Choosing a Contractor


House under ConstructionYou may have seen posters of me and my husband, glassy-eyed, looking like something from Night of the Living Dead, plastered at some of the local home improvement stores with the words, “Tried to act as their own general contractor, don’t let this happen to you!” Usually, we try to slink in with our sunglasses on, but still, it never fails, someone recognizes us, and then come the guffaws and the pointing to our pictures.

Granted that was a few years ago, when we were younger and much more naïve. Regardless of how EASY those televised home improvement shows make it look, being your own contractor is not always the brightest idea, especially when you are both working full time.

We had a plan, really. We had all our pictures and portfolios, we had gathered names and referrals, lists and more lists, and still….   We got through it, but it was not all a good experience. Who goes to bat for you when something goes wrong? Who gives you advice? By the end of the remodel, we were weary, discouraged, and had spent more money (that we tried to save by being our own contractor) than if we had just hired someone to act on our behalf.

How to get started finding one that is right for you? Southwestern Indiana Builders Association (SIBA) has some wonderful tips on planning, getting organized and choosing a contractor. You can find their information online at www.sibaonline.org and go to For Consumers. They also have information on what you should avoid as well.  

Contact friends and family members who have had work done and ask what their experience was and what company they used. View the work and see if it meets your expectations.

The Better Business Bureau always suggests that you obtain at least three bids. Don’t always choose the lowest bid without knowing all of the facts. Ask for referrals from the companies that are bidding your job.If possible, make appointments to talk to the companies’ other customers and inspect the work that was done.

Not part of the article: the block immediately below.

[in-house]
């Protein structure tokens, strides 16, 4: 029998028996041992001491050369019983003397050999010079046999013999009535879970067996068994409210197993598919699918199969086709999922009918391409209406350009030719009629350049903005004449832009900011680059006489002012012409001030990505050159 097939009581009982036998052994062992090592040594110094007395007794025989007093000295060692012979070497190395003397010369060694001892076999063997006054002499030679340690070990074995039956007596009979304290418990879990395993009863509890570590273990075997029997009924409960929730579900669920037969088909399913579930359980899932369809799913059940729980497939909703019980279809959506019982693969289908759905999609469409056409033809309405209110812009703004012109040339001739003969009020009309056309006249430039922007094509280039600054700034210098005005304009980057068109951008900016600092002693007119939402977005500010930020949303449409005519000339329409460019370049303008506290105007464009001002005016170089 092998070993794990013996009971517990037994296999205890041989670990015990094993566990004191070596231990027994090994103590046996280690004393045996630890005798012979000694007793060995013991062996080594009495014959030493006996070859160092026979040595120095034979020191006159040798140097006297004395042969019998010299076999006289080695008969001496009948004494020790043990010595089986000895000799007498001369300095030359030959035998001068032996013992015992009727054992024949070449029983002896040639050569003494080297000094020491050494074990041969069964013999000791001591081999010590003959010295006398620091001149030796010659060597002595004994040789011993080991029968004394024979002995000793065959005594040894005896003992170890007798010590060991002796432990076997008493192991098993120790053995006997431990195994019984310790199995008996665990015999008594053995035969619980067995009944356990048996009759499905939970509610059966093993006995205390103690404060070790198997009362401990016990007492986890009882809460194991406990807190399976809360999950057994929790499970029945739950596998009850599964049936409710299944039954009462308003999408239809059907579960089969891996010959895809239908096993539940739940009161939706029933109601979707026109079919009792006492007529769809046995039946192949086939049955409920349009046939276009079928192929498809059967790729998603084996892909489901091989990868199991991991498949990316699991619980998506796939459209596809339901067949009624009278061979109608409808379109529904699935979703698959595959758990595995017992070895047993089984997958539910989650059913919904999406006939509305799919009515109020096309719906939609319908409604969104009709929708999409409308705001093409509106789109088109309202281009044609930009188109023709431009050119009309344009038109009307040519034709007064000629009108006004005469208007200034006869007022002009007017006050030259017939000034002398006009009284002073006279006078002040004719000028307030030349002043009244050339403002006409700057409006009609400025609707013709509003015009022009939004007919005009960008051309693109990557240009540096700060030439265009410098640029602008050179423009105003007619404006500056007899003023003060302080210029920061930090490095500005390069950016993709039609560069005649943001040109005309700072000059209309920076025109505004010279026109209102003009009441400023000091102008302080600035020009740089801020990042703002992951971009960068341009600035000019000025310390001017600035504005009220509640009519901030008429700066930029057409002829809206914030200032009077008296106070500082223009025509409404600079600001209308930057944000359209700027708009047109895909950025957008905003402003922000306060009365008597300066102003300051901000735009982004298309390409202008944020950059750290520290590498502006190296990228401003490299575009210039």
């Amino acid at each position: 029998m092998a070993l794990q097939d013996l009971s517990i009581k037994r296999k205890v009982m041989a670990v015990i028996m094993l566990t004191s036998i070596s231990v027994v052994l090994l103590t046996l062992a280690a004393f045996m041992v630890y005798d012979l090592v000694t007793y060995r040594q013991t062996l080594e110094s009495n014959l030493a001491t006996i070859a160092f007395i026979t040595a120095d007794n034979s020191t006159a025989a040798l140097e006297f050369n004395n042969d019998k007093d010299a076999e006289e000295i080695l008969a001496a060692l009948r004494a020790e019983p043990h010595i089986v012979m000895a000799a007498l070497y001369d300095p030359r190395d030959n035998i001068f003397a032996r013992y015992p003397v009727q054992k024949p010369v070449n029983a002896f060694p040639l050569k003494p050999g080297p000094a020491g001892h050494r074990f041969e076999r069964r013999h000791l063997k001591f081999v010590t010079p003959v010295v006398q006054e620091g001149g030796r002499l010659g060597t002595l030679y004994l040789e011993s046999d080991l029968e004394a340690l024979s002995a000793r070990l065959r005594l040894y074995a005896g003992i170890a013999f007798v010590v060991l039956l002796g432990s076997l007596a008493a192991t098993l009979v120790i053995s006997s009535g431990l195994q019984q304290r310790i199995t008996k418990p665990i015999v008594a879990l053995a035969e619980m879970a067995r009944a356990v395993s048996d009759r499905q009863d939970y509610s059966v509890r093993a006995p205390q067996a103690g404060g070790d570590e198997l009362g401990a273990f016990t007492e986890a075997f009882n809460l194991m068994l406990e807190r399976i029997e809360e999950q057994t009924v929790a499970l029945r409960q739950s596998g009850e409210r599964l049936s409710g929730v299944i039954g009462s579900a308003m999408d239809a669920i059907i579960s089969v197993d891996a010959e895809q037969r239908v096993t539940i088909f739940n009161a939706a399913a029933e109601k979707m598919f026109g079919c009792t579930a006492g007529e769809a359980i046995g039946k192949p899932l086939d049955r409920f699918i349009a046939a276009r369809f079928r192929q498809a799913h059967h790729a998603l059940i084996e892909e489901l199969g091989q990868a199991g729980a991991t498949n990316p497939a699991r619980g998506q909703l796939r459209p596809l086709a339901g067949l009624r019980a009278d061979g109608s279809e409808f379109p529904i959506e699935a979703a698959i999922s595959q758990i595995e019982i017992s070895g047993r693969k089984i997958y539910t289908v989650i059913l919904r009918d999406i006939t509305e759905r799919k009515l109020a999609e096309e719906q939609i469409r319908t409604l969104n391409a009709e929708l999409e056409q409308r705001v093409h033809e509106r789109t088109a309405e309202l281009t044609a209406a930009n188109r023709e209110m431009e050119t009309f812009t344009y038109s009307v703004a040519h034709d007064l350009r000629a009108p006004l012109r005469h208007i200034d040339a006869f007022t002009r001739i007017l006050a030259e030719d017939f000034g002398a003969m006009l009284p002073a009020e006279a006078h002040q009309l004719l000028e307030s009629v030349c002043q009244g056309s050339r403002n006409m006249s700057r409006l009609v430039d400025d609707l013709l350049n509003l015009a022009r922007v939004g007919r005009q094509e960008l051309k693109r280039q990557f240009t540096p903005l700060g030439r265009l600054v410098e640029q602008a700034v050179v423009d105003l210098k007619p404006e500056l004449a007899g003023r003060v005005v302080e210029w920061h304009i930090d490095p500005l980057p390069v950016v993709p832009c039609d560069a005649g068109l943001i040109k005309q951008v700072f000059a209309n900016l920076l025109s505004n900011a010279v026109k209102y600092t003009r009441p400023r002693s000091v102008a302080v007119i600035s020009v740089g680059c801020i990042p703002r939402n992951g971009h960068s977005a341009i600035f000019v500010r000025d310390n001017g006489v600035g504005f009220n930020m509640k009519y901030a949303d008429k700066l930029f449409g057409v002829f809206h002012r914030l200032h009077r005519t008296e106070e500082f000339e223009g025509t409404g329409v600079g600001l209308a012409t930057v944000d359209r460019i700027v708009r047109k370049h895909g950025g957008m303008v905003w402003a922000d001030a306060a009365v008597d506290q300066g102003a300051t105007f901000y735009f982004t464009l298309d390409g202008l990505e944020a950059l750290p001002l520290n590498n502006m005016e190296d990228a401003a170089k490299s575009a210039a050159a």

Contact the Better Business Bureau to check on the company’s Business Review and complaint history. See if the company responds to complaints and what the outcome was. You may also go to www.bbb.org/evansville and look in the Accredited Business Directory for contractors that have committed to abide by the BBB Standards of Accreditation.

Some additional information that may be helpful:

The FTC’s Trade Regulation Rule states a consumer has three business days to cancel a contract (for over $25.00) signed at a private residence, motel, or other temporary location. This “cooling-off” period applies to cash as well as credit transactions. The seller is required to provide the buyer “Notice of Cancellation” papers at the time of the transaction. (FTC Rule 16-CRF-429 and IN Code 24-5-10-1 through 18 and IN Uniform Credit Code 24-4-5-2-501 & 502).

Indiana Law requires that consumers be given a contract, orally or in writing, for any home improvement project costing $150.00 or more (Indiana Law #24-5-11-4). Your BBB suggests contracts be in writing.

Contractors and roofers are required to be licensed in Vanderburgh County. Consumers may wish to verify licensing by calling the Building Commissioner at 812-436-7880.

We hope that this information assists in keeping your home improvement experience a great one! For more information, contact us at www.bbb.org/evansville or 812-473-0202.

Related Posts:

Making a New Home Your Own: Safely Hire a Painting Contractor 

Evansville Police and Tri-State BBB Warns Tri-Staters of Traveling Contractors

Contractor Warning Signs

Don’t Forget to Check with the BBB

Spring into a Home Improvement Project with These Tips

*This article was written for and published in the Evansville Courier & Press on June 8, 2014.*


Written by

Cathy is the President and CEO of the Tri-State Better Business Bureau.

No Comments Yet.

Leave a Reply

*